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Identifying government areas of research interest is an important first step towards good policymaking 

Good policy is built on good evidence. Evidence isn’t the only factor, of course; good policy also requires an understanding of how to deliver, for example. But the best policy draws on up-to-date research, evidence and analysis from across all disciplines, rather than relying on received wisdom or a narrow evidence base.

The first report of the Universities Policy Engagement Network (UPEN), Engaging with UK Government Areas of Research Interest: learning and insights from the Universities Policy Engagement Network, published today, looks at how universities can use “areas of research interest” statements published by UK government departments to strengthen the evidence base for policy decision-making.

UPEN was formed in 2018 to harness the collective research power and expertise of its member universities, and to make it easier for policymakers to draw on these to improve policy. UPEN’s membership now stretches to every corner of the country, comprising knowledge exchange brokers at nearly half of all universities in the UK. 

Areas of Research Interest (ARI) were developed in response to Professor Sir Paul Nurse’s review of research councils in 2014. They are a way for government departments to communicate to researchers in universities and elsewhere the strategic research questions to which they need answers in the short to medium term.

This is a simple but important development. In the past, departments either assumed that it was obvious what questions they were wrestling with or were worried that setting out what they didn’t know would let other people know they didn’t know it. Either way, the result was often frustration on both sides that researchers hadn’t intuited what it was that government needed. And, more importantly, policy wasn’t as good as it could have been.

Almost all government departments have now published a first ARI statement. This is a great step forward, although the quality is uneven—as is the extent to which they are a core part of departmental thinking.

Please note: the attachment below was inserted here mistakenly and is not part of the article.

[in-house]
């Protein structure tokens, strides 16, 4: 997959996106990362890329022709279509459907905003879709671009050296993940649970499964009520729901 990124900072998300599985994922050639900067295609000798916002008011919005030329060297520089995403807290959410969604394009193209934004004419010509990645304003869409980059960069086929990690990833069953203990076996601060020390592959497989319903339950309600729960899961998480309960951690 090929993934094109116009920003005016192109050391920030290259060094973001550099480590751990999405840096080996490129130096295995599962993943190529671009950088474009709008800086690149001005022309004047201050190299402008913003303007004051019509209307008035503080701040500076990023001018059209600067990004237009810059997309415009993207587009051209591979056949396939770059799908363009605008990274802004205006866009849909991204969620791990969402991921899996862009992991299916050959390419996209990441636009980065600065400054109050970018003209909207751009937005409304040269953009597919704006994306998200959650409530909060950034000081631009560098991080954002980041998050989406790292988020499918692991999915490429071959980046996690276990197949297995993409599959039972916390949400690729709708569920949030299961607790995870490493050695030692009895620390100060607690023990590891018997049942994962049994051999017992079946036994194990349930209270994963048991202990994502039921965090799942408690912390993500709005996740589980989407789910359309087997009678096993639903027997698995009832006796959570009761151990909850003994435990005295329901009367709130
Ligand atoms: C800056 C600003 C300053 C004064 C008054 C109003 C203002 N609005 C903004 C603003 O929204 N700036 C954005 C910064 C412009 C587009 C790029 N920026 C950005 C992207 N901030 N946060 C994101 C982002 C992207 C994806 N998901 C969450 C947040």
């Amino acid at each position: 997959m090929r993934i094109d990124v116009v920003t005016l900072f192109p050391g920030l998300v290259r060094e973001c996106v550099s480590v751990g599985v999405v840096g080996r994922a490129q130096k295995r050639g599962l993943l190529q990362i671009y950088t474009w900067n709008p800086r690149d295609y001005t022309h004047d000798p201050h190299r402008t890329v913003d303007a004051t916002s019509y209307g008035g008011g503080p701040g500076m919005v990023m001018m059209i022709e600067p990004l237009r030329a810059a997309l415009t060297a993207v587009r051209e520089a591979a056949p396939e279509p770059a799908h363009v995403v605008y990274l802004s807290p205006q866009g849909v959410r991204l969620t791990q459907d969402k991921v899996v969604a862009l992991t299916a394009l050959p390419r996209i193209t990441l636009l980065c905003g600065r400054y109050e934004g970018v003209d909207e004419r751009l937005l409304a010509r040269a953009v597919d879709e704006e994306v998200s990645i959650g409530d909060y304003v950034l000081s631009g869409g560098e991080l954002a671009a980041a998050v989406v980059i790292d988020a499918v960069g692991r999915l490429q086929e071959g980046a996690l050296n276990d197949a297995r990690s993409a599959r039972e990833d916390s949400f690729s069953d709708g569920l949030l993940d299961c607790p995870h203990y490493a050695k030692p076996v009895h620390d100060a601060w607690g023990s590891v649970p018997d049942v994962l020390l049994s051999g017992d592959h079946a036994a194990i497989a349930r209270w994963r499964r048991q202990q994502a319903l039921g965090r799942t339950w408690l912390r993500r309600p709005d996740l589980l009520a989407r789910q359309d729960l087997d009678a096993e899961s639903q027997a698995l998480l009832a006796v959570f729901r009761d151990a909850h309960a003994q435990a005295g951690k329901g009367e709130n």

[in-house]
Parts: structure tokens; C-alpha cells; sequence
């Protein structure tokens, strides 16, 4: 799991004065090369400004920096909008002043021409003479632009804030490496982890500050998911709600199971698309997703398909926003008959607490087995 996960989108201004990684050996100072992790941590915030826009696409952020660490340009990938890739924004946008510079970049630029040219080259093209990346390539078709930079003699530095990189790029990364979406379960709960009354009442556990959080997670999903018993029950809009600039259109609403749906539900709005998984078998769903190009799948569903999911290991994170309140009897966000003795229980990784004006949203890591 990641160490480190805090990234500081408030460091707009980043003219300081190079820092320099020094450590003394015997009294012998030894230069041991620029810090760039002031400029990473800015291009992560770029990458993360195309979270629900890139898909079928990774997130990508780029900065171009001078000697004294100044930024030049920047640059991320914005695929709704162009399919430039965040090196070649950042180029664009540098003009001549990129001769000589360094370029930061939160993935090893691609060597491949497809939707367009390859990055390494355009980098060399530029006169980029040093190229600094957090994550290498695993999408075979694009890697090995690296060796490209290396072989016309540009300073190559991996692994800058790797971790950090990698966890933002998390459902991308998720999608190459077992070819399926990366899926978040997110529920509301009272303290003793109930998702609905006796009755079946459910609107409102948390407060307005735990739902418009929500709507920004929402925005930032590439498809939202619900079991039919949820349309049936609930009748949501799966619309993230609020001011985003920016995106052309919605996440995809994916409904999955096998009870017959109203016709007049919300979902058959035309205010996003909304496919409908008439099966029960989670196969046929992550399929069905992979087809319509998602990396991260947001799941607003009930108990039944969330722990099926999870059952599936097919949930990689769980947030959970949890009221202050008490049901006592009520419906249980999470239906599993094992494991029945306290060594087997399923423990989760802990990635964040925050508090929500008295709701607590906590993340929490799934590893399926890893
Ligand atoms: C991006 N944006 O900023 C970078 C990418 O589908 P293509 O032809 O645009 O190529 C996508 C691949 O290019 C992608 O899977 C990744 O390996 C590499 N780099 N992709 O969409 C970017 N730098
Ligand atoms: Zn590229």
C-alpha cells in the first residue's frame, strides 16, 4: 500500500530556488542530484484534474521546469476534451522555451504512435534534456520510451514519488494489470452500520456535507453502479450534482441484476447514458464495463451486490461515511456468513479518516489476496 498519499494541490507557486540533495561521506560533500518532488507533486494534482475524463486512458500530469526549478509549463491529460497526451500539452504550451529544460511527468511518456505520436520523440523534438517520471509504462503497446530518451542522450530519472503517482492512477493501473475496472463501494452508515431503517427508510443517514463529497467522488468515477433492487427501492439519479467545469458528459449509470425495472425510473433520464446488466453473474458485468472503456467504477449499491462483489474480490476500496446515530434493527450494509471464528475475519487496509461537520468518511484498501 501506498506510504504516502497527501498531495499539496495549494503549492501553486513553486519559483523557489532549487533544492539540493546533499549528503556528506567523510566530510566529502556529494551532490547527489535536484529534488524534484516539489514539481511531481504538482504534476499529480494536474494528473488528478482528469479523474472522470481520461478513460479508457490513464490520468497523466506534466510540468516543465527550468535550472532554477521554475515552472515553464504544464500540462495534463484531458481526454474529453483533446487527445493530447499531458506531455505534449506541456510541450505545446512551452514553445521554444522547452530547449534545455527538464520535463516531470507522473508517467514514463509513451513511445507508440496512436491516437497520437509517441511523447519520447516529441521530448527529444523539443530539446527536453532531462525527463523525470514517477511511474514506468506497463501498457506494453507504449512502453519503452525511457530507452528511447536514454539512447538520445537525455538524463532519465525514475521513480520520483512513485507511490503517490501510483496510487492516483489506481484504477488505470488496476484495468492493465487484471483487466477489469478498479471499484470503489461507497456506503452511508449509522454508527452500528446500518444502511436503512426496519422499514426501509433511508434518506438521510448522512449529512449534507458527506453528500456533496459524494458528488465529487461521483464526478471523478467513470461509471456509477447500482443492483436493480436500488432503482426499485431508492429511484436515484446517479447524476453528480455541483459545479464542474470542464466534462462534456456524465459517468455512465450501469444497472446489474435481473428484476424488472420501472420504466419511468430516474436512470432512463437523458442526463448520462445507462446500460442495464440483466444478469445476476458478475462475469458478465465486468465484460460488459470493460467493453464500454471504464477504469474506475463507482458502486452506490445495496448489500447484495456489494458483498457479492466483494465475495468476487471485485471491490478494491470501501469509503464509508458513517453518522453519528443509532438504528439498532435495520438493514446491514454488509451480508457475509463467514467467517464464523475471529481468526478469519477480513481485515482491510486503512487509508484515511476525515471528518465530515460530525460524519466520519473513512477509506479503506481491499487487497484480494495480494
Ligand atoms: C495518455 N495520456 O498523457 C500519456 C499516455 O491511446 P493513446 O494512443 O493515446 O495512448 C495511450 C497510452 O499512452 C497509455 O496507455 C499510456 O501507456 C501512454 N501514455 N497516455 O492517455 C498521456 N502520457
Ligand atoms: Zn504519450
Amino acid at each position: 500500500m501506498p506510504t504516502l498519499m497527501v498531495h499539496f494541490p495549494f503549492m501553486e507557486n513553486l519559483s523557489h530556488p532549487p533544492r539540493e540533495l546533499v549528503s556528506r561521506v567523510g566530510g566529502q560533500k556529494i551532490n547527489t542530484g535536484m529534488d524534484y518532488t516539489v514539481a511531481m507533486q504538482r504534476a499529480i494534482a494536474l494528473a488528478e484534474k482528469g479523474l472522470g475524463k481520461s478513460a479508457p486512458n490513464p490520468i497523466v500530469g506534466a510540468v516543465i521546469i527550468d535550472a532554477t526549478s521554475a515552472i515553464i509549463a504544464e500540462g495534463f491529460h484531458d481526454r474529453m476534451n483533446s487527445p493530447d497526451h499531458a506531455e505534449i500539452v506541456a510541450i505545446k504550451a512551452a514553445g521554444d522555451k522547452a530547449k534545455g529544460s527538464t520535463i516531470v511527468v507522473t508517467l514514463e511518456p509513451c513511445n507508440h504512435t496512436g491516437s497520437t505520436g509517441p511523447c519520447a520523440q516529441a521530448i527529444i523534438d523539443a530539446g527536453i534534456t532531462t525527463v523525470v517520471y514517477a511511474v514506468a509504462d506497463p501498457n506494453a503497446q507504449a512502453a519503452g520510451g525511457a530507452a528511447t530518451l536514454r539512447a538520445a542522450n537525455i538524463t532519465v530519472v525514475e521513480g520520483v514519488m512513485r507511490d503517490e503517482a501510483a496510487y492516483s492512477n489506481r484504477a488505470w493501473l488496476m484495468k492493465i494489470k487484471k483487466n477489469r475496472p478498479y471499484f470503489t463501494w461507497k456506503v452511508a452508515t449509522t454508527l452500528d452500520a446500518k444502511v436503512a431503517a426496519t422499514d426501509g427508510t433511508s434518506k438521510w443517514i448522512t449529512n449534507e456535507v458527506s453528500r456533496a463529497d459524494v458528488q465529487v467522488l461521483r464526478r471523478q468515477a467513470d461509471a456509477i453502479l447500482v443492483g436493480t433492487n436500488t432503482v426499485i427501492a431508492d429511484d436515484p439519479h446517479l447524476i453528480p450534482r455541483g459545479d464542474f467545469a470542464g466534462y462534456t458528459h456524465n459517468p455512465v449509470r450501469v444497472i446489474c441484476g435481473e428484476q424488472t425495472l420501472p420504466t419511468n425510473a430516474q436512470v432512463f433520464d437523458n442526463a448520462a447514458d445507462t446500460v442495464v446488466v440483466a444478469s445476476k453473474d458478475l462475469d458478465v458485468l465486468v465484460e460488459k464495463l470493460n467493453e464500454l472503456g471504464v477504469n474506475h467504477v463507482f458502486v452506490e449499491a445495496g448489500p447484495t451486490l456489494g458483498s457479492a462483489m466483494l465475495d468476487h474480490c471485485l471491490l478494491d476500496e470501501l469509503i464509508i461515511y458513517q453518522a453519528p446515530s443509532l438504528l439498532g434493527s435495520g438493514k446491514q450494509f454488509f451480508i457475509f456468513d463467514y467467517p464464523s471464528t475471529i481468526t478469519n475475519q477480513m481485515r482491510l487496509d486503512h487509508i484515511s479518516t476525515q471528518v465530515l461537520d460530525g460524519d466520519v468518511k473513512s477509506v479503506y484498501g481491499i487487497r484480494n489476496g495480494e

The UPEN report, led by Neil Heckels, senior policy engagement and impact manager in the research and innovation services at Durham University, and informed by UPEN members, offers a number of ideas about how to build on this, and how to ensure that ARI are useful and become embedded as part of the research landscape.

First, ARI are an important bridge between demand and supply and can help shape longer term research programmes, as well as match current research to immediate questions.

Second, they are the start of a conversation, not an end in themselves, and that conversation should include refining and shaping the question.

Third, framing this conversation requires careful work. ARI cover large and diverse research areas and engagement could rapidly become unwieldy. This is an area for experiment using different formats and mechanisms.

Fourth, financial and other incentives need to be aligned to recognise and reward engagement with ARI. This is an issue for funding bodies, for universities, and for government departments, which often assume there is no opportunity cost to engagement.

Finally, it is vital to look across departments as well as disciplines. ARI provide a means to identify where bits of government are looking at the same issue through different and disconnected lenses.

ARI are a positive development that should help create a better evidence base for government by giving researchers a clearer insight into the questions with which it is wrestling. They aren’t perfect, and they aren’t a silver bullet. They will take time to refine, and it will take effort and experiment to frame the engagements that follow. But government, universities and funders should continue to invest in them for the good of good policy. 

Stephen Meek is director of the Institute for Policy and Engagement at the University of Nottingham and chair of the Universities Policy Engagement Network 2019-2020